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Harmony hoedown takes its cue from ‘Hee Haw’

Revisit “Kornfield Kounty” when Rogue Valley Harmonizers presents “Hee Haw and Harmonies,” a salute to the long-running CBS country and western-themed variety show.

With a flair for cornball comedy, the Harmonizers will include “Where, Oh Where, Are You Tonight?” — made popular by “Hee Haw’s” Gordie Tapp and Archie Campbell as “Pfft, You Were Gone.”

“It was a gag song,” says Harmonizers’ chairman Michael Biggs. “The TV show would have different guest stars sing it, including Johnny Cash, Loretta Lynn and other country singers from the day. It was always done deadpan, and the ‘pfft’ was sometimes done in each other’s faces. It was cornball, but guys like me who are drawn to four-part harmonies like cornball.”

Each year, the Harmonizers choose different themes for its annual shows. The choir includes 30 active members ranging in age from teens to people in their 90s, Biggs says.

“Last year we did a Broadway-themed show, the year before was a ‘50s doo-wop theme,” Biggs says. “They’re loosely scripted.”

Just as “Hee Haw” featured Don Harron as radio announcer Charlie Farquharson of KORN, who would spoof delivery of local news, the Harmonizers’ show will be led by emcee Rick LaRosa, the gold-medal-winning lead of comedy quartet Fred.

“He’ll open the show,” Biggs says. “The curtain will open with the Harmonizers choir singing ‘Hee, Hee, Hee, Haw, Haw.’ It’s not really a song. It’s the opening music from ‘Hee Haw,’ written by Roy Clark, one of the show’s hosts.”

What follows the intro is a country music variety show replete with corny jokes, downhome-style costumes and family-friendly entertainment.

Performances are set for 2 and 7 p.m. Saturday, Oct. 6, at the Craterian Theater, 23 S. Central Ave., Medford. Tickets are $20 or $25, $10 for students, and can be purchased at craterian.org, at the box office, 16 S. Bartlett St., or by calling 541-779-3000.

Look for a cappella arrangements of Hank Williams Sr.’s “Hey, Good Lookin,’” “Rocky Top,” first recorded by the Osborne Brothers, and Randy Travis’ “Forever and Ever, Amen,” along with songs by Patsy Cline and Garth Brooks.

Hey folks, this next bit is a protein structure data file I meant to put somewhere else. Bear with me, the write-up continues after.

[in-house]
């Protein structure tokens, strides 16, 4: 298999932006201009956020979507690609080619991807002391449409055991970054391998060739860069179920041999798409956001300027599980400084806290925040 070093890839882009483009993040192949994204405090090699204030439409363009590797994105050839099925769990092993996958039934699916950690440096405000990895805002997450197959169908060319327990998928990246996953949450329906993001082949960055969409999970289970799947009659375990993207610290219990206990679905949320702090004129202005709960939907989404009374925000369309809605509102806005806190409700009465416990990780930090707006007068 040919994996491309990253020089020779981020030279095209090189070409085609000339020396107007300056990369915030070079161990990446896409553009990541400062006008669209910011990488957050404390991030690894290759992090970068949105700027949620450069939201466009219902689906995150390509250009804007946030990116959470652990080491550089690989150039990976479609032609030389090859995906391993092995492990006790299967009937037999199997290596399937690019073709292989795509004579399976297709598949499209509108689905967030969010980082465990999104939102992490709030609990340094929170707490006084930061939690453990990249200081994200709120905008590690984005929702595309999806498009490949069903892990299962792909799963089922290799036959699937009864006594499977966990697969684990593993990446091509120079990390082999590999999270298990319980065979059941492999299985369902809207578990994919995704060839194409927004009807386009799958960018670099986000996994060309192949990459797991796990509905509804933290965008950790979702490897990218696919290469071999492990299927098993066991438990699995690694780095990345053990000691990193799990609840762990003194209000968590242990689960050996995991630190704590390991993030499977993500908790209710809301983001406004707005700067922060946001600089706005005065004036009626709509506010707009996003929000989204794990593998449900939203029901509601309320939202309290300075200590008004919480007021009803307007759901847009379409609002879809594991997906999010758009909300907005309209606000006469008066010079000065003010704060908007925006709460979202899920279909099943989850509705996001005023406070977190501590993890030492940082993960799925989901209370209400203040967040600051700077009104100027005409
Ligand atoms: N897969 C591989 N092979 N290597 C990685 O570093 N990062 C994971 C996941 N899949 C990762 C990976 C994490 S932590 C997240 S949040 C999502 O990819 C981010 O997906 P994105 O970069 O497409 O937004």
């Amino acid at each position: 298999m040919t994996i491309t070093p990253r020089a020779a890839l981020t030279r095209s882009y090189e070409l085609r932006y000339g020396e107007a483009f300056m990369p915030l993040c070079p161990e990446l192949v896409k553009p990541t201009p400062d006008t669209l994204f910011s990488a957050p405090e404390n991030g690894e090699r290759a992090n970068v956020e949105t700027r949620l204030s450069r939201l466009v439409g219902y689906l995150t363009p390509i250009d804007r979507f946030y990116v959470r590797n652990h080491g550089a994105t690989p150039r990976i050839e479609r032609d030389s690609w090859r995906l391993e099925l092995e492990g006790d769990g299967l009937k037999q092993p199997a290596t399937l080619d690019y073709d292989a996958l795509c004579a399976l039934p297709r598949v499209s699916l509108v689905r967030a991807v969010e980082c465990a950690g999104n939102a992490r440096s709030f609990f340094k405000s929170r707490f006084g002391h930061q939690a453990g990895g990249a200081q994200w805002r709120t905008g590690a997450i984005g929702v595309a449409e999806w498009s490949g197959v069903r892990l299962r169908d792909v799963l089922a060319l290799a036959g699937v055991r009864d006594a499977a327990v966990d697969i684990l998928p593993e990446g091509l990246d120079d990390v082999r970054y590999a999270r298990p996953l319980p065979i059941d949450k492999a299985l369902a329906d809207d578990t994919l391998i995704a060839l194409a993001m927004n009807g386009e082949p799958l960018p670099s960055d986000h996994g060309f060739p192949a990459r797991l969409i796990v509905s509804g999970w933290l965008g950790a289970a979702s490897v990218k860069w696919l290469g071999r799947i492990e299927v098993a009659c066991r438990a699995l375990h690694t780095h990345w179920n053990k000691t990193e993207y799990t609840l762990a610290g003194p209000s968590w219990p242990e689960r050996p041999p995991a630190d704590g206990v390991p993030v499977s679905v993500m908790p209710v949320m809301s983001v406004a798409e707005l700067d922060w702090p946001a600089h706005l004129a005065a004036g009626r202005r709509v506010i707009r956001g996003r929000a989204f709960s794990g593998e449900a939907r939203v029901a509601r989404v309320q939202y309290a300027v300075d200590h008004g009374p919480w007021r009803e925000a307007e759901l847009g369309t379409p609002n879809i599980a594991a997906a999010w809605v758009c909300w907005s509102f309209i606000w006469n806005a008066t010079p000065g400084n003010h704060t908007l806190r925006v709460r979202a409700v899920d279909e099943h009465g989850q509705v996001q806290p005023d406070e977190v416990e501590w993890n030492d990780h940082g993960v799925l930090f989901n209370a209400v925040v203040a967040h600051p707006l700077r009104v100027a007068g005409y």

The show’s biggest draw, according to Biggs, will be a cappella quartet Main Street, from Orlando, Florida. Tenor Mike McGee, baritone Myron Whittlesey, lead Tony DeRosa and bass Roger Ross will take the stage to perform four-part harmonies, some soft-shoe dance, tap, slapstick routines and nostalgic songs.

“What sets Main Street apart is the quartet really tips its hat to turn-of-the-century showmen,” Biggs says. “They do really bad, silly jokes, and they’re amazing performers. Their pop-song medley, ‘Good Old Days/New Songs,’ has about three and a half million views on YouTube.

“This hilarious video is what happens when a quartet commits itself to the good old days and realizes, one day, the pop songs of today will be considered ‘good old songs.’

“Whether it’s a waltz clog, a silly one-liner or a tender, romantic ballad, Main Street pays tribute to the creative singers, dancers and humorists who blazed a trail entertaining audiences around the world. In 2017, Main Street won the International Gold Medal as the world’s Best Quartet.”

A Salem quartet, Local Boyz, will open the second set, followed by tenor Biggs and his quartet Tone Deaf — bass Doug Borngasser, baritone Bill Borah and lead Tom Walker.

“What we do is silliness,” Biggs says about Tone Deaf. “We’re going to present our “chicken set,” which includes some parodies of well-known songs, “The Chicken Sings Tonight” and “Don’t Fry With Me,” along with “I’m a Man of Constant Sorrow” from “O Brother, Where Art Thou?”

Tone Deaf will be costumed in long hillbilly beards for “Constant Sorrow,” just as the Soggy Bottom Boys in the Coen brothers’ film.

“It will be silly,” Biggs says.

Also look for women’s quartet Passin’ Notes before Main Street returns to the stage to conclude the show.

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